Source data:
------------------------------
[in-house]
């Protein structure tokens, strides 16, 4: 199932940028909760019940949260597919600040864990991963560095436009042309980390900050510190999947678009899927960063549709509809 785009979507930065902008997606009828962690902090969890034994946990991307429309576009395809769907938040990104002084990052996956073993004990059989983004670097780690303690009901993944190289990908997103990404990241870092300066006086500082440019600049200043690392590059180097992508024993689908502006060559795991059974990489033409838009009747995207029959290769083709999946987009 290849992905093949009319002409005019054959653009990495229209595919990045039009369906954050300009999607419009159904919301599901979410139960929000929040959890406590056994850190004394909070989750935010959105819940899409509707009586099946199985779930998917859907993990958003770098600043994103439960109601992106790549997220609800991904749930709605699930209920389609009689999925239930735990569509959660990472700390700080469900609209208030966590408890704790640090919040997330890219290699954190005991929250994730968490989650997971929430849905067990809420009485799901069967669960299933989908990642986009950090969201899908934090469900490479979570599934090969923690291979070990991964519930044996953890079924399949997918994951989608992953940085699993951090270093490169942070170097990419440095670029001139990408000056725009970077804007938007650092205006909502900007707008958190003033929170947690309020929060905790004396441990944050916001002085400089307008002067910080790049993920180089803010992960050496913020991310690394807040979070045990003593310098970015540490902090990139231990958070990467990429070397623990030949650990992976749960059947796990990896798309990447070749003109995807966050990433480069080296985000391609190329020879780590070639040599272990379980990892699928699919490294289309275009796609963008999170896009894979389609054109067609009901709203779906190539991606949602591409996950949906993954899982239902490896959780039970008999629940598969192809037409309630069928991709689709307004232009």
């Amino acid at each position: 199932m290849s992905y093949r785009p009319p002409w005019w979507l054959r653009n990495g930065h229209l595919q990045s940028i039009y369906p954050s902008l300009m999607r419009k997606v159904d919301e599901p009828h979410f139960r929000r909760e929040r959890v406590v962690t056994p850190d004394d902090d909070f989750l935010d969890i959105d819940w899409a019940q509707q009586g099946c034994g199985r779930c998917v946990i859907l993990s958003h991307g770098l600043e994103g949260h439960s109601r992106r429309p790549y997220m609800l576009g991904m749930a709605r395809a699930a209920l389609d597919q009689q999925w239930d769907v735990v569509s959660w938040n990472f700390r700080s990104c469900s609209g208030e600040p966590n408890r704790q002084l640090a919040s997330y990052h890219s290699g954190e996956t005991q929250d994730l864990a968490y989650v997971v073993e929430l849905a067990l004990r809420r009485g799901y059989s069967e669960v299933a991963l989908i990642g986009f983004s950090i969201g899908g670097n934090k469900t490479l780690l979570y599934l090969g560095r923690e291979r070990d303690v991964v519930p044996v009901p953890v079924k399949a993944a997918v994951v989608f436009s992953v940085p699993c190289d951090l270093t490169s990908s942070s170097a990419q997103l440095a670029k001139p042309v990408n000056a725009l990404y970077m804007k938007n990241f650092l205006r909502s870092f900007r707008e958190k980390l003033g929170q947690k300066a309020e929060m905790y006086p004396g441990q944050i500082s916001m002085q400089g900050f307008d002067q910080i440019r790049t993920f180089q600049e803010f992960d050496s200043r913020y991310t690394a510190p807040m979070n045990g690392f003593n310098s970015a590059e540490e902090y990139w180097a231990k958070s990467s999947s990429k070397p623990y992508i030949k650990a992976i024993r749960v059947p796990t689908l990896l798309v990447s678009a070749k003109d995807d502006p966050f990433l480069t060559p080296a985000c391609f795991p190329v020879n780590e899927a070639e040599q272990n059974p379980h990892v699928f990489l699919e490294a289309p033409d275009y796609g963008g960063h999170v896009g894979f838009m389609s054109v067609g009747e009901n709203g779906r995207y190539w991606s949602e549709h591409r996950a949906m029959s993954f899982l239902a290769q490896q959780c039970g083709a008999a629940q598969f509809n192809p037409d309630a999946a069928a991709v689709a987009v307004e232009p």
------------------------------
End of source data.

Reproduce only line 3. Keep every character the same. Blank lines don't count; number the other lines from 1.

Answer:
């Amino acid at each position: 199932m290849s992905y093949r785009p009319p002409w005019w979507l054959r653009n990495g930065h229209l595919q990045s940028i039009y369906p954050s902008l300009m999607r419009k997606v159904d919301e599901p009828h979410f139960r929000r909760e929040r959890v406590v962690t056994p850190d004394d902090d909070f989750l935010d969890i959105d819940w899409a019940q509707q009586g099946c034994g199985r779930c998917v946990i859907l993990s958003h991307g770098l600043e994103g949260h439960s109601r992106r429309p790549y997220m609800l576009g991904m749930a709605r395809a699930a209920l389609d597919q009689q999925w239930d769907v735990v569509s959660w938040n990472f700390r700080s990104c469900s609209g208030e600040p966590n408890r704790q002084l640090a919040s997330y990052h890219s290699g954190e996956t005991q929250d994730l864990a968490y989650v997971v073993e929430l849905a067990l004990r809420r009485g799901y059989s069967e669960v299933a991963l989908i990642g986009f983004s950090i969201g899908g670097n934090k469900t490479l780690l979570y599934l090969g560095r923690e291979r070990d303690v991964v519930p044996v009901p953890v079924k399949a993944a997918v994951v989608f436009s992953v940085p699993c190289d951090l270093t490169s990908s942070s170097a990419q997103l440095a670029k001139p042309v990408n000056a725009l990404y970077m804007k938007n990241f650092l205006r909502s870092f900007r707008e958190k980390l003033g929170q947690k300066a309020e929060m905790y006086p004396g441990q944050i500082s916001m002085q400089g900050f307008d002067q910080i440019r790049t993920f180089q600049e803010f992960d050496s200043r913020y991310t690394a510190p807040m979070n045990g690392f003593n310098s970015a590059e540490e902090y990139w180097a231990k958070s990467s999947s990429k070397p623990y992508i030949k650990a992976i024993r749960v059947p796990t689908l990896l798309v990447s678009a070749k003109d995807d502006p966050f990433l480069t060559p080296a985000c391609f795991p190329v020879n780590e899927a070639e040599q272990n059974p379980h990892v699928f990489l699919e490294a289309p033409d275009y796609g963008g960063h999170v896009g894979f838009m389609s054109v067609g009747e009901n709203g779906r995207y190539w991606s949602e549709h591409r996950a949906m029959s993954f899982l239902a290769q490896q959780c039970g083709a008999a629940q598969f509809n192809p037409d309630a999946a069928a991709v689709a987009v307004e232009p």